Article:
Every working day I receive business plans and summaries – not one a day, more than that, some days 3 or 4.
Most of them are companies seeking funding. Most of them are technology companies of one sort or another. I am careful not to narrow down my definition of technology, because innovation appears in some very unlikely companies – such as the bed company I met a few weeks ago. I understand the needs, fears and desires of these companies because I’ve been there myself. And by their very nature these tend to be pre-revenue companies with much to prove.
From an investment perspective, a good indicator about a company is having sales to “real” customers. The fact that someone in the target market has committed cash to purchase the product is an endorsement. Naturally there are caveats (did they actually use it, like it, keep it), but it is a defining moment for a company. It can make the difference between getting funding and not. Even an indication of sales, such as a letter of intent, or conditional order, is better than nothing.
So it surprises me that companies with a close to finished product don’t work on an initial sale. They generally will argue that the product isn’t perfect, the marketing material/branding/positioning isn’t ready or that the sales force is not yet hired – all things they are raising money for. The truth is that this is a critical step and anything (legal) you can do to get the first sale(s) will make an enormous difference.
I met a business yesterday which had initial sales and was using customer feedback to refine & hone the product to meet their needs. These sales were not huge, but were credible and sufficient to convince an investor that there were real paying customers around. And the company has tried its product in the field and learn from this. They have no sales force. They have no marketing team. Yet, they manage to close the sales and deliver product.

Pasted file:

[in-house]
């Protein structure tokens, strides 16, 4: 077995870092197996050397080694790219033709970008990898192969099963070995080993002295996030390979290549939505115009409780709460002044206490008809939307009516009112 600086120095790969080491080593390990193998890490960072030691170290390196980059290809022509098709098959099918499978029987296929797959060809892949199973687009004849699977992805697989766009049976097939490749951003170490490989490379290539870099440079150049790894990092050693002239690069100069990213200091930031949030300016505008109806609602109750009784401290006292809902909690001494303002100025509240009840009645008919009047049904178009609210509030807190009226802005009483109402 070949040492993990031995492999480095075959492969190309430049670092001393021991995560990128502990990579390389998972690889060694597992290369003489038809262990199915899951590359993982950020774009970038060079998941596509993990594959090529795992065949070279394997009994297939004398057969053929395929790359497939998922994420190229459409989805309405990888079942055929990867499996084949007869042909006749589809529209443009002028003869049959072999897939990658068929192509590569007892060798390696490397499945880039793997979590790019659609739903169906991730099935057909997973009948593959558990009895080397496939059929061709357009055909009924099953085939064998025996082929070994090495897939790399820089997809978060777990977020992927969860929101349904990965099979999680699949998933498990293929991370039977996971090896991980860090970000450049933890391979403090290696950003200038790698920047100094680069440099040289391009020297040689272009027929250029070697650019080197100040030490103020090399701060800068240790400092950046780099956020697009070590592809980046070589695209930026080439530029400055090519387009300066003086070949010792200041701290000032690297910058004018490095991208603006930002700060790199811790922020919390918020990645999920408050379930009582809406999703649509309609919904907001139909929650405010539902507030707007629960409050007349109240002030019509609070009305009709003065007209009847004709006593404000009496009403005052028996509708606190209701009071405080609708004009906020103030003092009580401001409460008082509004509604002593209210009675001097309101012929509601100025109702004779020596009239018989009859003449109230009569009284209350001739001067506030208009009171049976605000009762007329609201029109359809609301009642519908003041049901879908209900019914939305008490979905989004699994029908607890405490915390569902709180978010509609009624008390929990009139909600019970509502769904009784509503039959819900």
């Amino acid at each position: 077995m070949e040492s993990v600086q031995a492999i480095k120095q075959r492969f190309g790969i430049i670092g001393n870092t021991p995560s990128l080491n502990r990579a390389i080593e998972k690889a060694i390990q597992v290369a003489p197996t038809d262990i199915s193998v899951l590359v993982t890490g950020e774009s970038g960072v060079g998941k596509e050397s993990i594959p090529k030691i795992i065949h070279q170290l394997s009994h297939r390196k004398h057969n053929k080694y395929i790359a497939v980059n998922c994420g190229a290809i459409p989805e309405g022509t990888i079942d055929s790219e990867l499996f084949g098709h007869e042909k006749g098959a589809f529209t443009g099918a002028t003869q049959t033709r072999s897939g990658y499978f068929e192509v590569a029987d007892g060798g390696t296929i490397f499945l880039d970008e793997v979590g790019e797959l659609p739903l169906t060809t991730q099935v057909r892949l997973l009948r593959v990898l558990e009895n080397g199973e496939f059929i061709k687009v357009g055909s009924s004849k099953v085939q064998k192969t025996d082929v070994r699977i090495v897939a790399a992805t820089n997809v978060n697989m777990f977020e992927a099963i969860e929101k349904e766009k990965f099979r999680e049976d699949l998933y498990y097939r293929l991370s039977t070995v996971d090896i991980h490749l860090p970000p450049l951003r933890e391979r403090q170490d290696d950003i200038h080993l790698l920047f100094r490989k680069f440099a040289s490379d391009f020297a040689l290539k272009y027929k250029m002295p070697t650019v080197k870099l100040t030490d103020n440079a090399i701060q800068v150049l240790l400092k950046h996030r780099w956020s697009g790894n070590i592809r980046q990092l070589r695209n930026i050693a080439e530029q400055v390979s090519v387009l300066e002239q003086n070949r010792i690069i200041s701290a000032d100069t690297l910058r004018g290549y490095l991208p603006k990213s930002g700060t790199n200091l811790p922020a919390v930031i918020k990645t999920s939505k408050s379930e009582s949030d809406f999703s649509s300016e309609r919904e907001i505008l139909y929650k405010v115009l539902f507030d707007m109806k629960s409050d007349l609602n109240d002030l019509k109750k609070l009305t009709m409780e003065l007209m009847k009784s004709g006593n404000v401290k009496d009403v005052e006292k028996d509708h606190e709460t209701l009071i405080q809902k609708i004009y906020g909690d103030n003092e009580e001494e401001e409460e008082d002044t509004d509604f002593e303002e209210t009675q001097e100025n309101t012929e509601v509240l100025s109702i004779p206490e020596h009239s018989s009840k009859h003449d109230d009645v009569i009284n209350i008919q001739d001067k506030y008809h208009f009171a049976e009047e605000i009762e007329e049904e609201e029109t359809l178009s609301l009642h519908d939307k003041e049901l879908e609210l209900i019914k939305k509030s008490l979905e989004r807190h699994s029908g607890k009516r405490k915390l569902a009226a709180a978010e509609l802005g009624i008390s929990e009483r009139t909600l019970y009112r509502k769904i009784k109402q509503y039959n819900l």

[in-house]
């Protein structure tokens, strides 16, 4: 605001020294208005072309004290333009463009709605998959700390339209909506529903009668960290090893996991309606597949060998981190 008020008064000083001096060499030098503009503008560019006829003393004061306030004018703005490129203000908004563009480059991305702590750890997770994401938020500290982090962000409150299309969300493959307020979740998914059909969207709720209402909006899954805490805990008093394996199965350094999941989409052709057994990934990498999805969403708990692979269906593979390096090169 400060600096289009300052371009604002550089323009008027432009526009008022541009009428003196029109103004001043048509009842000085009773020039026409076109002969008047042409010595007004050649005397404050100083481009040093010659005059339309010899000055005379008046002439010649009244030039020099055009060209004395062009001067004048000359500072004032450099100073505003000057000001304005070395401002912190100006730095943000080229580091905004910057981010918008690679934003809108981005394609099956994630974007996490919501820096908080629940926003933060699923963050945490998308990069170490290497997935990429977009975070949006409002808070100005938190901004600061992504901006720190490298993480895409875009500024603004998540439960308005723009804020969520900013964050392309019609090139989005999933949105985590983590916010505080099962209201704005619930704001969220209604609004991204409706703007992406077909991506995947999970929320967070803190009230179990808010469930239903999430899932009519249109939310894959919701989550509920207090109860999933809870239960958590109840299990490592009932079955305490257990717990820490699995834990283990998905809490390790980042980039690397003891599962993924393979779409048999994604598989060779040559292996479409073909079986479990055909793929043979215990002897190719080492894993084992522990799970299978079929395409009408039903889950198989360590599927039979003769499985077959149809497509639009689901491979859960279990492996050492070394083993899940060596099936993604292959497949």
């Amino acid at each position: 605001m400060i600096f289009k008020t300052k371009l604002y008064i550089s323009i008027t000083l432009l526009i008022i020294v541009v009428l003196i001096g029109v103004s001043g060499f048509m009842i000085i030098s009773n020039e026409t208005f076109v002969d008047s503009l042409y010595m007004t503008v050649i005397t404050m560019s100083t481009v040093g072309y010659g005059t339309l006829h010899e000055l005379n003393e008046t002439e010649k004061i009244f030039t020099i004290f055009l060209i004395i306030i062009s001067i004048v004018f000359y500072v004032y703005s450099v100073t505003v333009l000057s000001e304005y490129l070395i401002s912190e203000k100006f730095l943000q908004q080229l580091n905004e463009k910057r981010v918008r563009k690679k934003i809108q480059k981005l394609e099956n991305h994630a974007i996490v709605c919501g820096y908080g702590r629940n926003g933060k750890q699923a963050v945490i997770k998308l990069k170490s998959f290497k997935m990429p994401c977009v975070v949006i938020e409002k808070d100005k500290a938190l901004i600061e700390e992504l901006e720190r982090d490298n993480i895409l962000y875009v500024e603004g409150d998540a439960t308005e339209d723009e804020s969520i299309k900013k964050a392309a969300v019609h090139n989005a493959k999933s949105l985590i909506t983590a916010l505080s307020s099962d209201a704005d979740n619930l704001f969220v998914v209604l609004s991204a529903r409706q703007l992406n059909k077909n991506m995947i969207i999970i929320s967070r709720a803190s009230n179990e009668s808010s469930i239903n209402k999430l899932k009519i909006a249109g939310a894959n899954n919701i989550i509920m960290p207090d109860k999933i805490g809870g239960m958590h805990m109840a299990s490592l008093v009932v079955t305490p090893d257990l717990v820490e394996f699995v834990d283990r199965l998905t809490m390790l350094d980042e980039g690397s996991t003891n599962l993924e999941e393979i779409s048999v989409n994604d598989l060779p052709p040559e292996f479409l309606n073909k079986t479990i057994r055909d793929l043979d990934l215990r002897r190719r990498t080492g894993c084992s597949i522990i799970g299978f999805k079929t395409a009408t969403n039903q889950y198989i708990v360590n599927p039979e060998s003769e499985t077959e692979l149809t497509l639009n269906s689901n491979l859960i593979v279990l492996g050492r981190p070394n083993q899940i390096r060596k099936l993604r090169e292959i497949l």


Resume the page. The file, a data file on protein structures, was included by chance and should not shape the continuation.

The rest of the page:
Equally important to an investor is the sales projection. For most new technology companies I have seen this tends to be a hockey stick – slow growth in the first few years followed by an enormous surge in sales in years 4 & 5. There are relatively few companies that actually achieve this, and there are significant implications to this time of growth. For instance, costs can grow at the same rate, and because costs to effect such a growth in sales often come before the sales themselves, cash flow issues arise. It is not unusual to see a very detailed financial plan with specific values for sales over a number of years, yet a hazy or incomplete sales strategy to explain the growth. I’m afraid the days of taking a very small percentage of a very large market just because your product is better are gone. You should be able to demon strate sales growth from the ground up.
Selling is something that most people need to be trained to do, and without sales you have no business. This is not something you can afford to neglect or “get by” on. That first sale however can be made to an early adopter (and if you haven’t read Crossing the Chasm by Geoffrey Moore, do so!),